As the album continues the band showcase a varied array of influences, Dartmoor Girl could be the illegitimate son of Hayseed Dixie and The Beach Boys uniting frolicking banjo with sun-kissed harmonies, Do You, Do I? sounds like it could have been lifted from Blue Hawaii or from the Doc Pomus (Teenager In Love Fame) songbook as a lovely laid-back 50’s pastiche, Oval Room showcases the band’s instrumental skills with a brilliant slice of deep country blues noir, whilst both 4 A.M Girl and (the album’s lone cover) Salty Dog are both lusty, swaggering anthems perfect for a bar full of jubilant half cut punters in search for a good old sing-song.
Hay Fever is a fun fueled album full of bawdy country, good time roots, heartfelt sing-a-longs and more hooks than the Spanish Armada. Glug a beaker of moonshine, kick off them shoes and join the hillbillies, its party time in Woo Town.
Rhythm & Booze Rating 9
Catch The Woo Town Hillbillies Live In The Woo
10th April-Cap & Gown
18th-Cathedral Chaos with The Delray Rockets, Nigel Clark and Skewwhiff
25th-Rise Records CD Launch
Paul Jeffery is a singer-songwriter who’s been performing in and around Worcester for a number of years, either as the frontman of The Players, Gandhi’s Walrus or as a solo performer, in each of those guises Paul welds a number of different influences and styles to create a unique and at times off-kilter sound, his guitar tuning often suggests a love of jazz and folk, whilst his distinct vocals emphasis an affinity to the eccentric, maverick ends of the musical spectrum.
The opening number, Placing An Imaginary Hat Upon The Invisible Statue Of John Fahey, is as you’d imagine (if you know anything about John Fahey) a short, yet impressive instrumental piece complete, showcasing Paul’s deft fingerpicking, it’s a nice, lulling acoustic jazz-folk number that sets a gentle, calming mood, which he continues on the equally relaxed Believe, adding his unique croon to the mix whilst his fingers nimbly wander over his acoustics strings, creating a rather nice lament.
Hymn Number Thirty Three And A Third could be a direct continuation (or homage) of the previous track, sure, there’s nice finger picking involved again, but there’s not enough variation to really stand out from the proceeding number and Paul’s vocal limitations work against him as he seems to unable to lift the number. Whilst a track like Broken Boat, which is a nice enough ode to a now depleted vessel, rather meanders a little longer than necessary, without really ever peaking.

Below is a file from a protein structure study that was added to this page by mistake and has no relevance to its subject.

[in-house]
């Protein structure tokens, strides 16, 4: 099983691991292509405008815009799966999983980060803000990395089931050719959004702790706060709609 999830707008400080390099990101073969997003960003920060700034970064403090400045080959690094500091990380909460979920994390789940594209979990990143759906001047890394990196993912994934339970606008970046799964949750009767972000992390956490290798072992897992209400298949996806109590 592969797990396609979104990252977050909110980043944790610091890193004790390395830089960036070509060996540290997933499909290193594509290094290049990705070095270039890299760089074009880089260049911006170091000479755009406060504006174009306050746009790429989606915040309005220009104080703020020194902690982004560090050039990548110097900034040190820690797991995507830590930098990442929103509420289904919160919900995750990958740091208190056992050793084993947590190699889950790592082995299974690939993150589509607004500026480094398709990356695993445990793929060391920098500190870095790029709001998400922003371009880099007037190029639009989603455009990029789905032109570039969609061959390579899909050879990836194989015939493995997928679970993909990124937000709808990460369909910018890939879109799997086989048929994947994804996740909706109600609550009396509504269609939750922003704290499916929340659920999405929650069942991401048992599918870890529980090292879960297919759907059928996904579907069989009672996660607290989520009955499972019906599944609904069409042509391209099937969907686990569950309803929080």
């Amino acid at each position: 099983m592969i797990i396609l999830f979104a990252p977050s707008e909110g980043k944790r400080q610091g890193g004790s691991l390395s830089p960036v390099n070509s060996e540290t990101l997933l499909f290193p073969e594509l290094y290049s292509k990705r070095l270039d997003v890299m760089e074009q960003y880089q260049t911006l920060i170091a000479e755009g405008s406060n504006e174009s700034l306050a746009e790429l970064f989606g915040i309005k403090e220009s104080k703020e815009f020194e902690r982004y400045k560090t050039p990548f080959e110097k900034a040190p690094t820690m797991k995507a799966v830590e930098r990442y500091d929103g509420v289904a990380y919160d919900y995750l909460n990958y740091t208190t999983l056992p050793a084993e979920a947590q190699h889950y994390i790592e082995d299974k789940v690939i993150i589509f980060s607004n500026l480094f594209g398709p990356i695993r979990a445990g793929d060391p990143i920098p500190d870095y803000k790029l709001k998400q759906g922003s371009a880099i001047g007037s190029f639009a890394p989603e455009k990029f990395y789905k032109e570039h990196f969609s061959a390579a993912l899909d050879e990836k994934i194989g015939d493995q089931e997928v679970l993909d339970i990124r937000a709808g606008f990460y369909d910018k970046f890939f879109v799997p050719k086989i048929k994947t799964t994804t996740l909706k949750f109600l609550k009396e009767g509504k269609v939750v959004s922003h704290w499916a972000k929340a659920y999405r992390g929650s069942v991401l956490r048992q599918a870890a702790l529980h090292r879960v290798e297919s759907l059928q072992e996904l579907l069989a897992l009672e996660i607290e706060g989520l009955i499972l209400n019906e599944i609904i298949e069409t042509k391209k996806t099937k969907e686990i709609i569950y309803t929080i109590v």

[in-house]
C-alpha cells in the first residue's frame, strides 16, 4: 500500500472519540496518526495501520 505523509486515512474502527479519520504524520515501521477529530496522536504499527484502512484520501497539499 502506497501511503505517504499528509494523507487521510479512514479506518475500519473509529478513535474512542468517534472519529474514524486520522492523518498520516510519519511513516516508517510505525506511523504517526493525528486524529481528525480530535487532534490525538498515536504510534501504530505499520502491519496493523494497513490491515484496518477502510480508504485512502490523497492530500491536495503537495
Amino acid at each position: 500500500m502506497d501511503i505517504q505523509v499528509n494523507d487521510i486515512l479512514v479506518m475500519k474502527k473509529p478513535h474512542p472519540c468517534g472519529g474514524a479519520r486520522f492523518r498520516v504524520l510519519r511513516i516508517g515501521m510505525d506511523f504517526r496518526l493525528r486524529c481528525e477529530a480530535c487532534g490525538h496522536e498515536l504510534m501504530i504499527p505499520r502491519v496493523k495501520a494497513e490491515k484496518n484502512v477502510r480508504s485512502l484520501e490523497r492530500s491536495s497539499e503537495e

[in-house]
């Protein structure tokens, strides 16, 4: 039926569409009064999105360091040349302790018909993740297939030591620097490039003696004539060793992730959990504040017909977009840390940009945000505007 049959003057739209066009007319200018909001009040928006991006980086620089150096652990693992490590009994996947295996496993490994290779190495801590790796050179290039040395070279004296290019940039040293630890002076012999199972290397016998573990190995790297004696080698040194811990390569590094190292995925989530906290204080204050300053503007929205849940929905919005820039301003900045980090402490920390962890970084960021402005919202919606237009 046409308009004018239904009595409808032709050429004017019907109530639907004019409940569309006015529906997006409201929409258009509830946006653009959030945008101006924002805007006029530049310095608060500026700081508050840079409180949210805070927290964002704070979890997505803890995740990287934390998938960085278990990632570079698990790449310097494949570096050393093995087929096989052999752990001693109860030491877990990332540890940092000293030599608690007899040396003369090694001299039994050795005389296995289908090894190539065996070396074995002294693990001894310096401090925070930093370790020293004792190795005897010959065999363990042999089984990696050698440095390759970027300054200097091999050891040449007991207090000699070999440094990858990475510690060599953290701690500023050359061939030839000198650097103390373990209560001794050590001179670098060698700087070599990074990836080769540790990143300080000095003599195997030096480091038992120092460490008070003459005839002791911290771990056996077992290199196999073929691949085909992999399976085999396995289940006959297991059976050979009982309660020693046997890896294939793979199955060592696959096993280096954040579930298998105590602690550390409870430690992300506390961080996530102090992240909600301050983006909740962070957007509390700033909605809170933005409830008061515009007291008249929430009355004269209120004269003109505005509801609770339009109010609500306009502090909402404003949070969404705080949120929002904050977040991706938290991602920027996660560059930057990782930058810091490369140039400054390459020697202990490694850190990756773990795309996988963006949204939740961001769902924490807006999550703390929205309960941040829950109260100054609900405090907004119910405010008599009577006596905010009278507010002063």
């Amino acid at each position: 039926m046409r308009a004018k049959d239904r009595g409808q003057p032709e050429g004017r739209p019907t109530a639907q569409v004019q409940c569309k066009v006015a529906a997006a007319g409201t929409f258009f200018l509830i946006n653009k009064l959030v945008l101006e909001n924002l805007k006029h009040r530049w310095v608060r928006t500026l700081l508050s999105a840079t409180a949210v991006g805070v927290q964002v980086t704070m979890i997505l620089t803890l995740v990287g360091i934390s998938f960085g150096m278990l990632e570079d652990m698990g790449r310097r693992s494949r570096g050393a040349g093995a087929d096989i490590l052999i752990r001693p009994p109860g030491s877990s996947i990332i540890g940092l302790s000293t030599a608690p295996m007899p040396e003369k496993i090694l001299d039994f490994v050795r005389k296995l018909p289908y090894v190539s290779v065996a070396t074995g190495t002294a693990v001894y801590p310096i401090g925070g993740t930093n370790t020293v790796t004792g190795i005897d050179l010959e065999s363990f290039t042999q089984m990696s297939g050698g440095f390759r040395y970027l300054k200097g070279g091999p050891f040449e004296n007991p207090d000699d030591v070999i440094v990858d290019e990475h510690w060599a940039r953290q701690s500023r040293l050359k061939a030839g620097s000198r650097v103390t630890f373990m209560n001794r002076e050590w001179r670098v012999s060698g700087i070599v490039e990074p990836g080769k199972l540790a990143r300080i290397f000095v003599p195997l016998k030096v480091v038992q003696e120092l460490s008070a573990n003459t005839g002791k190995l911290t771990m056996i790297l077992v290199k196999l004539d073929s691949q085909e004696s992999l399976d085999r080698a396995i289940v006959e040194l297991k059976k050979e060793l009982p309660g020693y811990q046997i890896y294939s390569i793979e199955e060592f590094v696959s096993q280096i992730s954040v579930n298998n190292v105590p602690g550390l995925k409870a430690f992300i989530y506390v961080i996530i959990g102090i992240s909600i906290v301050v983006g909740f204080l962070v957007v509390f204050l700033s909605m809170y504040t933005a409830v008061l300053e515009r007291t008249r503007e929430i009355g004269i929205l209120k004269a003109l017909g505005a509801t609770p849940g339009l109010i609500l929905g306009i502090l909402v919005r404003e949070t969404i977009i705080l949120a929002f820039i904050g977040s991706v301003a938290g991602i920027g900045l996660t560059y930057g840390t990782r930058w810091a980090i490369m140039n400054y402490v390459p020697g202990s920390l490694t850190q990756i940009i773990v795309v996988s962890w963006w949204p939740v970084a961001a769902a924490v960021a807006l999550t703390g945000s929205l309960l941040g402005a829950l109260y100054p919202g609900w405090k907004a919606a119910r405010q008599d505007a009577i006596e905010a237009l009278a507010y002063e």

On a more positive note the album’s second instrumental number, The Town At Twilight, once again proves Paul’s worth on the guitar and the sudden time change to an almost bluesy feel adds something of a different dimension to Paul’s sound. Whilst Zimmermania is a stronger folky number with Holly Daffurn’s mournful cello adding to the mood, whilst Paul’s voice sounds better the further he moves through the gears.
And then frustratingly there are those tracks that have promising moments, that for me, are never fully realised, Kerfuffle has a tasty piece of blues slide guitar but then instead of concentrating on that element he can’t help disappearing into another tangent and perhaps over egging the pudding, whilst Golden Flower only takes off towards the end when Paul’s harmonica kicks in, leaving you with the feeling that if Paul perhaps reined it in a little, he could produce something more consistent and user friendly.